When I decided to change my diet a little over a year ago, my main goal was just to have better health. As far as I knew I had no major illnesses, I wasn’t overweight, and I had no big complaints. I felt that I ate fairly well, but when I read about eating clean I realized that there was a lot more I could be doing for my health I had no idea how big of an impact this switch would have on my life.
Once I cut out all processed food and focused on eating real, whole foods, I saw a lot of positive changes. I had way more energy, my acne started clearing up, my periods were less painful (sorry men, us girls have uterus’, deal with it), my body started to become more toned, and I never felt that gross nasty “food-baby” after eating a meal. I was ecstatic. For the first time I felt like I had found a lifestyle that I could follow forever. Sure, there were rough moments of temptation, and the longing for the ease of just going to a restaurant and ordering whatever. But the positives outweighed the negatives ten-fold.
Then things changed. After about three months of eating a whole foods diet, I started to get acne again, I was rarely pooping (yup, still like to talk about poop), and occasionally I would have horrible stomachaches after a meal. Katie before would have ignored these problems, but new Katie refused to feel anything but her best and healthiest.
Into research mode I went. I looked at my diet and tried to determine what could be causing my problems. After some trial and error (and a very long and terrible night spent in the bathroom following a homemade pizza) I decided to eliminate dairy for awhile.
Within a few weeks I was back to feeling like my old/new self. Why did I choose dairy first? Well, like I said I did a lot of reading/research and felt that for me this was a logical first elimination. I didn’t consume much dairy to begin with and realized a lot of my symptoms occurred after eating some form of dairy. So out went dairy, and to be honest, I didn’t miss it as much as I thought I would. For me, I got more satisfaction feeling amazing and healthy than I did from devouring a grilled cheese sandwich.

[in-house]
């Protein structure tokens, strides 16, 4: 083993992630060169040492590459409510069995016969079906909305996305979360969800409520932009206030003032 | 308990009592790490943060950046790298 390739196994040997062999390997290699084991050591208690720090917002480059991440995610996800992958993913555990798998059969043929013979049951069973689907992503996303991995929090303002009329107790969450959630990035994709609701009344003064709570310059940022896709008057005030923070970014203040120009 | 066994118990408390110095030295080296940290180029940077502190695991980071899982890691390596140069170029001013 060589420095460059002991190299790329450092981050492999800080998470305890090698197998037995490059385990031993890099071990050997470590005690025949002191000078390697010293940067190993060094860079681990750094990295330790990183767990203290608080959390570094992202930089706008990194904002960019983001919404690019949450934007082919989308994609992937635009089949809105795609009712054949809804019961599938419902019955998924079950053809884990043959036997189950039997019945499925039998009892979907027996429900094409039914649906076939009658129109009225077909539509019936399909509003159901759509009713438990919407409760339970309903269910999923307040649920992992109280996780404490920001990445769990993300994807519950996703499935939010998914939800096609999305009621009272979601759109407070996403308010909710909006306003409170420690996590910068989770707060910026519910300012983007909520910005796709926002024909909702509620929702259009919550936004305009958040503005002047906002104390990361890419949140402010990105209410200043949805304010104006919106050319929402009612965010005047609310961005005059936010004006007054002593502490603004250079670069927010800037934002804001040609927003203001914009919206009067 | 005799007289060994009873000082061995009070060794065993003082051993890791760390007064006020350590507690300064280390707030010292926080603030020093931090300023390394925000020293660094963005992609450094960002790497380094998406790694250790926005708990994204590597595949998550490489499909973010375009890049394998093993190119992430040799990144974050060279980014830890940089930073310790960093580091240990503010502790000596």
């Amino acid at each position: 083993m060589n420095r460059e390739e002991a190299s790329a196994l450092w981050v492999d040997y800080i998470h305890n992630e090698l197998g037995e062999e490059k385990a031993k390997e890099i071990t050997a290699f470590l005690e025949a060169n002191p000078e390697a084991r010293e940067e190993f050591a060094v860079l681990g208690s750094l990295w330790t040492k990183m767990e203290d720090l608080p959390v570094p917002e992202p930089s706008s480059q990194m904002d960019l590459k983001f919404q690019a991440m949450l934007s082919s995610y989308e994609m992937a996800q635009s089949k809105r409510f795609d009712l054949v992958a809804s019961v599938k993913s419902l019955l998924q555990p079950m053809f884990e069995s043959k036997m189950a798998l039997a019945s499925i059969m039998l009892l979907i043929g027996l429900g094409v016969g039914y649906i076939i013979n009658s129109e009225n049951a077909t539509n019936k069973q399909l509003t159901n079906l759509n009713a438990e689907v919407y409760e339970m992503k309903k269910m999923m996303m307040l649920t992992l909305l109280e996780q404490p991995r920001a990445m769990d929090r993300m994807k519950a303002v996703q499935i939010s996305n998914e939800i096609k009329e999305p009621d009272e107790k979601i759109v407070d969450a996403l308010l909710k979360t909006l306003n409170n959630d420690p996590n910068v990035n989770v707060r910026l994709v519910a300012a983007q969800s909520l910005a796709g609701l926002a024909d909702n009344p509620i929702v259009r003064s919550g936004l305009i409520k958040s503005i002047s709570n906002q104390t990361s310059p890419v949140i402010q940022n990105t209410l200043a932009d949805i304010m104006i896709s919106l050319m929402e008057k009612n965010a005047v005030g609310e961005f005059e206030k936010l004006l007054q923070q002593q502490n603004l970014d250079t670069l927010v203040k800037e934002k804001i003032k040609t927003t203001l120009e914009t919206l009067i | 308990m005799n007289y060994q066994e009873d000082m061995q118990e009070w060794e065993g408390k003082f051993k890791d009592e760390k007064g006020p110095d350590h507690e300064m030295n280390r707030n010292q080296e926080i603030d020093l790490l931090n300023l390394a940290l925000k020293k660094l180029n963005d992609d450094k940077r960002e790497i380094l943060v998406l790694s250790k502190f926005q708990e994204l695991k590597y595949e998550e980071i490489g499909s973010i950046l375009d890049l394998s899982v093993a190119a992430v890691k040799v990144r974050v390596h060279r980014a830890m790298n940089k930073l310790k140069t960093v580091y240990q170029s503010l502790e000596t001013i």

What does this story have to do with you? Eliminating certain things from your diet can be one of the first steps to healing and strengthening your digestive system. Does this mean you have to stop eating dairy to have a healthy gut? Not necessarily. Remember, we all have different flora/microbes in our guts, meaning we will have different nutritional needs. For me eliminating dairy, as well as gluten, had helped put me on the path to better digestive health.
Take a look at your life and see what complaints you have about your health, whether it’s acne, achy joints, bloating or low energy. Then start to take notice when those complaints flare up and what you have eaten prior to that. Eliminate what may be your “trigger” food and give yourself a few weeks to test and see if your symptoms get better. I may just be a big nerd (ok, I am TOTALLY a big nerd), but it’s fun for me to be a food detective and figure out what might be doing me more harm than good. Don’t get frustrated if it takes awhile to pin point your problems. Just remember you’re doing this all for a healthier you!
Next week I’m going to talk about another step I’ve taken to heal my gut. I recently bought a kombucha tea starter and am in the process of growing (or fermenting) my own kombucha. I’ll share how that works and all the benefits I’m reaping from that! Until then, have a great week and see you next Monday!
One thought on “My Digestive Journey”
I have recently watched Dr. Marcelle Pick. She says some of the same thing about elimination. She says without a blood test try eliminating peanuts, sugar, gluten, dairy, corn and soy. She says that you should remove these for three weeks. You should definitely feel better. Then to find what works for you slowly add back one type if food at a time and see how you feel. What do you think? What blood test is she talking about? Have you run across the answers to these questions in your research.
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